The official attributes the terrible data to the poor feeding of the cows, but also to the problems with imports, which affect dairy products: there is no melting salt for the cheese, nor polyethylene for packaging, which affects the quality of the milk.

There is also no sugar, throughout the Island, with which Las Tunas has reduced the amount added to soy yogurt from 8% to 4%, a very healthy decision that the Government does not take for nutritional reasons, but because of scarcity. This product is guaranteed in the province, as in three others in Cuba, but only because there are no beans.

Soy is also being used, as is already known in other corners of the Island, in the manufacture of ice cream. According to Atencio Legrá, with the paste from this seed it is possible to maintain the plan of 2,000 liters of mixture per day with which to make 500 gallons of ice cream and, although consumers are not very happy with the result, they should get used to it because there are no plans change: “We want there to be enough in the province in the summer,” he emphasized.

The official related other dramas, such as the plants that do not work due to lack of gas or overuse, but affirmed that alternative productions are invented due to the lack of milk.

The only measure that the Government has taken to liberalize this sector is to allow the surplus to be sold after complying with the State, but once again the patch does not seem to work – without taking into account defaults – and the alternative of opening the market to Private is not considered. Quite the contrary, those who tried to create alternatives have been penalized. This was the case of Raúl Abreu Gómez, a rancher from Artemisa known as the king of cheese who was imprisoned in 2020 for illicit economic activity. The producer, who supplied several private premises, was accused of delivering 70 liters of milk to the State each day out of the 150 that he was supposed to provide, but a year later he was released and his dairy was back in full swing.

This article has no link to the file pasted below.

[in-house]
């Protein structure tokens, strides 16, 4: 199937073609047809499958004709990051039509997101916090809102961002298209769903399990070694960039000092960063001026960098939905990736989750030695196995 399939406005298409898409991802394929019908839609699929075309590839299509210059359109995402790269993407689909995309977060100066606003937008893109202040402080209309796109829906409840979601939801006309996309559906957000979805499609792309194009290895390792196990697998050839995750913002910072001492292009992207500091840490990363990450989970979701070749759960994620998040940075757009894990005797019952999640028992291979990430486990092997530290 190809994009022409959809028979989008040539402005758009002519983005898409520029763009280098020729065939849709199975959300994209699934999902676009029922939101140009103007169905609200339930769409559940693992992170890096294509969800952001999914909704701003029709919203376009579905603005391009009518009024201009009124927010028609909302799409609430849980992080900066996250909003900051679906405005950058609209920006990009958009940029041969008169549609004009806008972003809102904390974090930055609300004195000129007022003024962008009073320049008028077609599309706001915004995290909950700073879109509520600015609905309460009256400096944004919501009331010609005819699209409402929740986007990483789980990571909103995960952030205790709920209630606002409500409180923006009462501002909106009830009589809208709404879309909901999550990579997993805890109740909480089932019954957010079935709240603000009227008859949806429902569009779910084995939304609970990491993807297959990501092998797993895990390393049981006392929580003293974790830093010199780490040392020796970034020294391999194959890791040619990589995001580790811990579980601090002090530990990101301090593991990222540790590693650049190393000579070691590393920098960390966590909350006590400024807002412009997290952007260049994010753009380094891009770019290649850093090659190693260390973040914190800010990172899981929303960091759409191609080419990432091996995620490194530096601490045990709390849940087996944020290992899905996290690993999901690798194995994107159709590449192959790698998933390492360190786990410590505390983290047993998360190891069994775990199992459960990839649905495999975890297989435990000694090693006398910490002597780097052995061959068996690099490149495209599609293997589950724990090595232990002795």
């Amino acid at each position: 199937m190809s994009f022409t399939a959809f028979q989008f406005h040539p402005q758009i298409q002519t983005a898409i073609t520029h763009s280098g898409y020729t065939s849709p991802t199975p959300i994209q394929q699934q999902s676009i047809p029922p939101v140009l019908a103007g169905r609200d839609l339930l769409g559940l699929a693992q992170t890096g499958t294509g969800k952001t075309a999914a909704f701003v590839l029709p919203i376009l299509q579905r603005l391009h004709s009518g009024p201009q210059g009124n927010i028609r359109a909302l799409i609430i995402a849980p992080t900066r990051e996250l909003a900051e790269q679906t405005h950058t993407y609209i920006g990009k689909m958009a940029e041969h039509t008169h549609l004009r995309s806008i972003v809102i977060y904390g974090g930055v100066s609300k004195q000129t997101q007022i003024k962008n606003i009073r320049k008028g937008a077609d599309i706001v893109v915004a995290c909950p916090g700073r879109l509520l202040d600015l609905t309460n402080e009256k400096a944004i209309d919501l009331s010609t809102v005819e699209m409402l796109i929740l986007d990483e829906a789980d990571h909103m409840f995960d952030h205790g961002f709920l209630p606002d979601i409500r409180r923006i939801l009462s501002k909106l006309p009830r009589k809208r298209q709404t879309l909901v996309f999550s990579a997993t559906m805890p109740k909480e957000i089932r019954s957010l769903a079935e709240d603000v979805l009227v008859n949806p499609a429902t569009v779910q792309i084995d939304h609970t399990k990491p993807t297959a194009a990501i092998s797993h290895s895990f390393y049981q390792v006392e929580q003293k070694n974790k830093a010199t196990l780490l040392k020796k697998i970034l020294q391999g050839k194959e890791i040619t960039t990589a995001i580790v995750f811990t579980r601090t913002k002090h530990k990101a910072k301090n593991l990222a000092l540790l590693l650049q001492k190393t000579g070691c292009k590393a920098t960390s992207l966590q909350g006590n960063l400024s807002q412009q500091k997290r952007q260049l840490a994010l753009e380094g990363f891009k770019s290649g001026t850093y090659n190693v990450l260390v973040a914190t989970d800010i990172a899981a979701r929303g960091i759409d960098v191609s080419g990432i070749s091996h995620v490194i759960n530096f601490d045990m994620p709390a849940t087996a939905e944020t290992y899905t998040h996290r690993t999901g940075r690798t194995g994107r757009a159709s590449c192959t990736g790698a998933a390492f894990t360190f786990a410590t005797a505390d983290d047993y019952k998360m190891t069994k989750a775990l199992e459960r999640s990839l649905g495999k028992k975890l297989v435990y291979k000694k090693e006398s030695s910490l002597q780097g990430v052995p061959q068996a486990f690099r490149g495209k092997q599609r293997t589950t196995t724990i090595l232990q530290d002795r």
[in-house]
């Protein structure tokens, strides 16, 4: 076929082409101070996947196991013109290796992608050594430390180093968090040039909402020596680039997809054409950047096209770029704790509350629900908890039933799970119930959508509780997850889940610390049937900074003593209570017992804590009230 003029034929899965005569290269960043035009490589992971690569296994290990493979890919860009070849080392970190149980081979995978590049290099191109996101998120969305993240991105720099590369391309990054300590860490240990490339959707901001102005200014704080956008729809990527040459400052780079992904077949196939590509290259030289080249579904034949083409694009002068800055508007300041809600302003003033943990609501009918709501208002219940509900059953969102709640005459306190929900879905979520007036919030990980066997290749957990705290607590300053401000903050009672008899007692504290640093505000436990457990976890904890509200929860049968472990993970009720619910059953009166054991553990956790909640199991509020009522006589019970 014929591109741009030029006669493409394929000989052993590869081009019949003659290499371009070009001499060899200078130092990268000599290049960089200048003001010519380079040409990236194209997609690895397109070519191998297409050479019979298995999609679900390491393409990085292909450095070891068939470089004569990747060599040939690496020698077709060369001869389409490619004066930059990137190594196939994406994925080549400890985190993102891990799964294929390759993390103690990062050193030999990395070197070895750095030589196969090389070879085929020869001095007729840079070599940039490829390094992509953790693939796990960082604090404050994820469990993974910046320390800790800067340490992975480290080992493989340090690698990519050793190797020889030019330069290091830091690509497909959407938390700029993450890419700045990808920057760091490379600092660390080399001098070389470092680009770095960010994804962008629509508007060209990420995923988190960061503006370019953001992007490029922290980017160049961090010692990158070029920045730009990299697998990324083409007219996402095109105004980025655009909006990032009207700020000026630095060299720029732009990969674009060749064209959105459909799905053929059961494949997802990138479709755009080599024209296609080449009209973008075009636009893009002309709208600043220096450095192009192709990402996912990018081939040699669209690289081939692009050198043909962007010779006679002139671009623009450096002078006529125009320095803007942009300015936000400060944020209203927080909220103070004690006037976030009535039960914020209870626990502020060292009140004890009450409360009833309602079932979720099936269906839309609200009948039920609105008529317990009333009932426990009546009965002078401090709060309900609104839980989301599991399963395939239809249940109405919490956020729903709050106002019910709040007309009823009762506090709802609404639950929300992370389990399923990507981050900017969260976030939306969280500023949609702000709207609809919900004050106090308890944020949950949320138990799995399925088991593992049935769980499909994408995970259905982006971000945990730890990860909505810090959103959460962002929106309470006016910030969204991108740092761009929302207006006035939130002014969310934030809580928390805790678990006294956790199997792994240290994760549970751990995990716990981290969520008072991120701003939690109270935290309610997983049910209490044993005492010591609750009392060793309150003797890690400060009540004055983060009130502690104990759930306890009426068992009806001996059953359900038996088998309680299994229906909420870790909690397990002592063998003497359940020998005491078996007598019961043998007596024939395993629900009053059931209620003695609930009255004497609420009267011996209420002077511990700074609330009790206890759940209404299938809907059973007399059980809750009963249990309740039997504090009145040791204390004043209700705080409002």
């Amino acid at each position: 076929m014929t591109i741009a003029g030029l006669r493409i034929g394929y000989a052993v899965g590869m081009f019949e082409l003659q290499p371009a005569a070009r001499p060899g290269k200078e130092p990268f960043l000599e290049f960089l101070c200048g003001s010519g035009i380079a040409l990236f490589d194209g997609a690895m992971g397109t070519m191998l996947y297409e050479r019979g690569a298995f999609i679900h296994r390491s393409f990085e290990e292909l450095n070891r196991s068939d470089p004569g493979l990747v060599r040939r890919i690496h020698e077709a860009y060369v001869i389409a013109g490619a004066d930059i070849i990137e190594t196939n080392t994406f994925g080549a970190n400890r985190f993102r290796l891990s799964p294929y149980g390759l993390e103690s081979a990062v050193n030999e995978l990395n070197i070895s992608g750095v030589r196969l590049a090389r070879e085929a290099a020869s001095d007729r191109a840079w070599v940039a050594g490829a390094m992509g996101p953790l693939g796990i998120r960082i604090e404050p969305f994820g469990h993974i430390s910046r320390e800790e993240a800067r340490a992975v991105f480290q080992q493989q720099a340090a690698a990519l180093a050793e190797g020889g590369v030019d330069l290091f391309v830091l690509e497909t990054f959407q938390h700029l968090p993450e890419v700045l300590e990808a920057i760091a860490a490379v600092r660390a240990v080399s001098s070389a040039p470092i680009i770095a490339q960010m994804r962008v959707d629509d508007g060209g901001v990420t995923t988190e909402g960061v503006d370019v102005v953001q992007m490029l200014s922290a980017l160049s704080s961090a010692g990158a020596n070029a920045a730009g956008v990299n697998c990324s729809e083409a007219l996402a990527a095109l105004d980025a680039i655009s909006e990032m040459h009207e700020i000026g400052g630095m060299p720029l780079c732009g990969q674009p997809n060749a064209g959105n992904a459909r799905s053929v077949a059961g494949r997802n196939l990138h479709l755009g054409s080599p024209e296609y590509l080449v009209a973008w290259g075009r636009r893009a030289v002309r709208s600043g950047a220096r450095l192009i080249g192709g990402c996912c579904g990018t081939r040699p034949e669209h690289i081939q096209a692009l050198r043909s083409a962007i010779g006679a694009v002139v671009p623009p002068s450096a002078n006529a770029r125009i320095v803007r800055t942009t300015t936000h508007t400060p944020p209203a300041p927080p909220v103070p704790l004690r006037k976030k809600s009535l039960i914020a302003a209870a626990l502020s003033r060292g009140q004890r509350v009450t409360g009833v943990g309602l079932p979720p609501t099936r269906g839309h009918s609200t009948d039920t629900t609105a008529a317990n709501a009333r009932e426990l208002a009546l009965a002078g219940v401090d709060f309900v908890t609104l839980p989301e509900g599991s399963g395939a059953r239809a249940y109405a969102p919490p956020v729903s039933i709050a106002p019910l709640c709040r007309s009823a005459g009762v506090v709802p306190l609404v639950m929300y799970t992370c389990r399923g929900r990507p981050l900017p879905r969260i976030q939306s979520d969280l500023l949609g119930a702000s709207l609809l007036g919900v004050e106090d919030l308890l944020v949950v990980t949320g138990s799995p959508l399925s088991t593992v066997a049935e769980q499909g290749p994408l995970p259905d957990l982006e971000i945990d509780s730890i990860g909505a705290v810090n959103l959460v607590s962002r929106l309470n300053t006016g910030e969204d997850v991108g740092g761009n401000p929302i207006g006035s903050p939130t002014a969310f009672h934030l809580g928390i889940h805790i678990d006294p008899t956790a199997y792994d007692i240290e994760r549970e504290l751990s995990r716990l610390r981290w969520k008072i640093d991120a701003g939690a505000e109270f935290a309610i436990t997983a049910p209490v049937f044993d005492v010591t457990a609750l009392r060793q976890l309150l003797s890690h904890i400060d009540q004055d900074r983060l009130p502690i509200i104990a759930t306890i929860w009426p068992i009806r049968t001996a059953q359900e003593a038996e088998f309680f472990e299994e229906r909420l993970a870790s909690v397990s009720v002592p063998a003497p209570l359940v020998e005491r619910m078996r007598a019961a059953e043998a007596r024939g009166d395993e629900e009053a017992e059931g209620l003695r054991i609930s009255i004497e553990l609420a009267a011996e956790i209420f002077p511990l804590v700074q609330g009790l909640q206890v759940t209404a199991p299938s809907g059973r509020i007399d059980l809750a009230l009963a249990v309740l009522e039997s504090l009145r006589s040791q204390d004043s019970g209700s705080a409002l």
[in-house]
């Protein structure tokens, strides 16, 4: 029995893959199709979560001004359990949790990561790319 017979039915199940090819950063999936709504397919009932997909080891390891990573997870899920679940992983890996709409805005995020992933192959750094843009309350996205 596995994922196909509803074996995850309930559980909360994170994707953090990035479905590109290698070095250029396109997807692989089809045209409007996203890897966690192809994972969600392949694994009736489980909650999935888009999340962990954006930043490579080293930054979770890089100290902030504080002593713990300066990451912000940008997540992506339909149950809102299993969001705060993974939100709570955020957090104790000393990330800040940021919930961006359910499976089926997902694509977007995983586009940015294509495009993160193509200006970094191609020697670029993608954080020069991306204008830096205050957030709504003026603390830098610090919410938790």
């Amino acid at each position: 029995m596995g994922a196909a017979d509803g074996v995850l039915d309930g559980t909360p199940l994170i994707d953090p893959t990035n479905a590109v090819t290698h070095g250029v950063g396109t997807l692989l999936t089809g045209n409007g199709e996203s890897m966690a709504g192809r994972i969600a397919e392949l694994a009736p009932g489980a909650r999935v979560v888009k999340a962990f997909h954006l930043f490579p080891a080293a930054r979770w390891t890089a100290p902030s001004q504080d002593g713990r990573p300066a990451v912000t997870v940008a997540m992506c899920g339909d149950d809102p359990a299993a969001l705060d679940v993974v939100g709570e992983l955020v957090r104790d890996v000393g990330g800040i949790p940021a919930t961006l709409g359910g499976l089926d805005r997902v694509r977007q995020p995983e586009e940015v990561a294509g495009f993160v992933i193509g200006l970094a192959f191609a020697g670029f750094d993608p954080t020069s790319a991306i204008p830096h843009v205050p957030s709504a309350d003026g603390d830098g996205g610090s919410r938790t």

Meanwhile, the Government must invest in million-dollar purchases of powdered milk. According to a report published last week by the Spanish Institute for Foreign Trade (ICEX), in 2020 Cuba had to import whole milk powder worth 85,000,000 euros and skimmed milk for about 25,000,000 (about 120 million dollars in total), mainly from New Zealand and Uruguay, but also from Belgium, Germany, France and the Netherlands. In previous years and on four occasions, Cuba also bought powdered milk from the United States.

The report explains that a large part of the product goes to the rationed market, but another part goes to stores that take payment in pesos or foreign currency. “Normally, powdered milk is imported in bulk and is packaged in 500g and 1 kilogram containers under Cuban trademarks, or without a known brand, coming out in stores in these formats. These establishments are controlled by state-owned companies, and apply commercial margins ranging between 180% and 240% of cost,” he adds.

ICEX considers powdered milk a business opportunity because, although, in general, “state importers offer inflexible payment conditions, with payment terms generally set at 360 days after receipt of the merchandise, (…) milk powder is a good prioritized by the (Cuban) State, so it is likely that the commercial conditions for the import of this product are more favorable for foreign suppliers.”